LARGO — Helping people was Rochelle Tatrai's job. The CEO of a nonprofit with 600 employees, she advocated for children in broken families, the mentally handicapped, and most recently unaccompanied youngsters who crossed the U.S.-Mexico border.
But Tatrai also needed help. She was shot dead Thursday by the same man who police said beat her with a metal baseball bat and threatened to kill her 12 years ago.
"It's just a real tragedy," said Jay Miller, board chairman of Gulf Coast Jewish Family and Community Services, the organization Tatrai led. "Everybody here is in shock."
Though they never married, Tatrai and Sean Ray, both 46, were together for many years and had two daughters together, now ages 16 and 20.
They were living in Pennsylvania in 2002 when the couple separated. Tatrai went to Ray's apartment building to return a key, but he forced her upstairs and punched her, beat her with a bat, and threatened to kill her, according to articles from the Pittsburgh Tribune-Review.
She jumped from a third-story balcony to escape and suffered several fractures and contusions, spending the next several months in rehab. According to the newspaper, Ray was charged with attempted murder, but the case was dismissed when Tatrai refused to testify in court.
The family eventually moved to Florida, where Tatrai began a career as a licensed mental health therapist at Gulf Coast. For the next 13 years, she rose through the organization, eventually being named CEO this year, Miller said.
"She was someone who was a real humanitarian," he said. "She was always concerned about our clients and passionate about helping people who needed help."
Tatrai never talked about her personal life.
On Thursday, she didn't make it to the organization's holiday party. Employees thought it was strange she didn't even call.
Between 8:30 a.m. and 2:30 p.m., Ray, who was living in Lutz, arrived at Tatrai's townhome, south of Ulmerton Road, and shot her multiple times with a semiautomatic before shooting himself with a revolver, Largo police said Friday.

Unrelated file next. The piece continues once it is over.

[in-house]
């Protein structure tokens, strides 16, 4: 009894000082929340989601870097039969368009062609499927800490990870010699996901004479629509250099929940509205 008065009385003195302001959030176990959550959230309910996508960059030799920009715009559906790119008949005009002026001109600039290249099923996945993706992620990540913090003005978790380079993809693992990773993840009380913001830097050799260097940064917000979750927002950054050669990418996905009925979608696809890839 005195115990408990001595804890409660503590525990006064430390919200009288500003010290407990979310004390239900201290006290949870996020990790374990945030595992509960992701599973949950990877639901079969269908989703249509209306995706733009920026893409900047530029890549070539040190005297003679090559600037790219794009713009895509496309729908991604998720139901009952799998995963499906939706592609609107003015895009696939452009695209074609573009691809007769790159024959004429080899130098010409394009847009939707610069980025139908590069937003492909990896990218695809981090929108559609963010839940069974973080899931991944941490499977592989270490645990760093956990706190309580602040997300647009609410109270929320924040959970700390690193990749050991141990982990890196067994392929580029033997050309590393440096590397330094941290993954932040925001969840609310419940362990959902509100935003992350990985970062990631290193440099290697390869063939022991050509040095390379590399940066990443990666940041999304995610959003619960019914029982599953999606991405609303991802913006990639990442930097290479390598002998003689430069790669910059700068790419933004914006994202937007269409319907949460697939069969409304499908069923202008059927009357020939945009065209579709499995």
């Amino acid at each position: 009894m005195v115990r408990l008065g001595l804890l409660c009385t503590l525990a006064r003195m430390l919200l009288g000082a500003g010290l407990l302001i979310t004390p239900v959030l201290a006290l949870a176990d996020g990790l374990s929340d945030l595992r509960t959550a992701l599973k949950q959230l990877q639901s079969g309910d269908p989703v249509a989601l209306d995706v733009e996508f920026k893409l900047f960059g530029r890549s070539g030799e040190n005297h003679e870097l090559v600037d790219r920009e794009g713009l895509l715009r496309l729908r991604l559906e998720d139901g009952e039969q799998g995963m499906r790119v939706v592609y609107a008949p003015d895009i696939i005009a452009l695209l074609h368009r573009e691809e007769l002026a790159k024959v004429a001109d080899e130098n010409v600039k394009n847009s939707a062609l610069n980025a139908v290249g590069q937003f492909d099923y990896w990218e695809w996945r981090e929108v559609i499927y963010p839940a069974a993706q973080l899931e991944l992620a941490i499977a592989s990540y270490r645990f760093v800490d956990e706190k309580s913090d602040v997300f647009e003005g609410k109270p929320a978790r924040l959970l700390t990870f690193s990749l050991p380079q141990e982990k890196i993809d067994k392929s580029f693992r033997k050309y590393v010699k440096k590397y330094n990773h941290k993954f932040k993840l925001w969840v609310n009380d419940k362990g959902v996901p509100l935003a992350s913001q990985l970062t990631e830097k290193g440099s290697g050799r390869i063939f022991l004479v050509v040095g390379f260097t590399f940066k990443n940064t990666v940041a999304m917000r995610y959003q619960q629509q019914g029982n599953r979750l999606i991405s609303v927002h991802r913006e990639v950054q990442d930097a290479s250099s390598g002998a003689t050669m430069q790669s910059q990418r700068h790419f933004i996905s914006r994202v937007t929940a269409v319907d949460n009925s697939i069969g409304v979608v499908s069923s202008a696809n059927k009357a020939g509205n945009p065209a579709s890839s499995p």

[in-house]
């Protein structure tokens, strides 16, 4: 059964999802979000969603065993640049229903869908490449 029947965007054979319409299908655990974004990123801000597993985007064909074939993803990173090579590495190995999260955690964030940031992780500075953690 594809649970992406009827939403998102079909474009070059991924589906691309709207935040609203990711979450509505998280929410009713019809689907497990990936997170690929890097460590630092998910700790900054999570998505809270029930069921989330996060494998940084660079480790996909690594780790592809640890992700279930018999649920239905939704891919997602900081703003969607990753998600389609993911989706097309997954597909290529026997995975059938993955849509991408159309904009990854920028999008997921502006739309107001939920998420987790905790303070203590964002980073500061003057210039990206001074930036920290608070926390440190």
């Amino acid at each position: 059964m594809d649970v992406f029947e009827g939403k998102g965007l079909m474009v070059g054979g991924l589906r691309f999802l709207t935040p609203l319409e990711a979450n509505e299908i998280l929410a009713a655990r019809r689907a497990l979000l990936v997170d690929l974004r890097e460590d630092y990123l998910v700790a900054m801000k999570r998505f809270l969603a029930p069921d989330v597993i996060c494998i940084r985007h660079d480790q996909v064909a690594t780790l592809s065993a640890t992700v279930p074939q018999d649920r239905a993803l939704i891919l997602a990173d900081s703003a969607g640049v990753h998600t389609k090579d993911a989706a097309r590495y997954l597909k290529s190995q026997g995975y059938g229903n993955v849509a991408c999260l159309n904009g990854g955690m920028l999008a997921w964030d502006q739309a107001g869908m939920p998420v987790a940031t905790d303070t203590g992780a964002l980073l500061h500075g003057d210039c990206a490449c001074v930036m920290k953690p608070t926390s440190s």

Their youngest daughter, arriving home from school, found their bodies and flagged down a utility worker who called 911.
"It's one of those things you just kind of have to get your mind around it," said executive director of the Juvenile Welfare Board, Dr. Marcie Biddleman, who often worked with Tatrai. "The fact that that person is no longer here."
Although his Pennsylvania criminal history was not available Friday, Florida records show Ray received one year of probation on a DUI conviction and was arrested once for cocaine possession, but the charge was later dropped.
Their families could not be reached for comment Friday.
Erica Wiedemann, director of the Haven of RCS, a domestic violence center, said victims often don't press charges against their abusers due to many factors: fear, the desire to keep the family united, financial reasons.
In Tatrai's case, Wiedemann added: "It could be that she is definitely fearing that people are going to question her ability to lead a helping organization."
Ray was not living with her, which may mean she was making an effort to get him out of her life.
"She took some steps and had done I'm sure what she thought was responsible to get him away from her," said Linda Osmundson, executive director of Community Action Stops Abuse, or CASA, adding it wasn't enough.
Times staff researcher John Martin contributed to this report. Contact Laura C. Morel at firstname.lastname@example.org or (727)445-4157.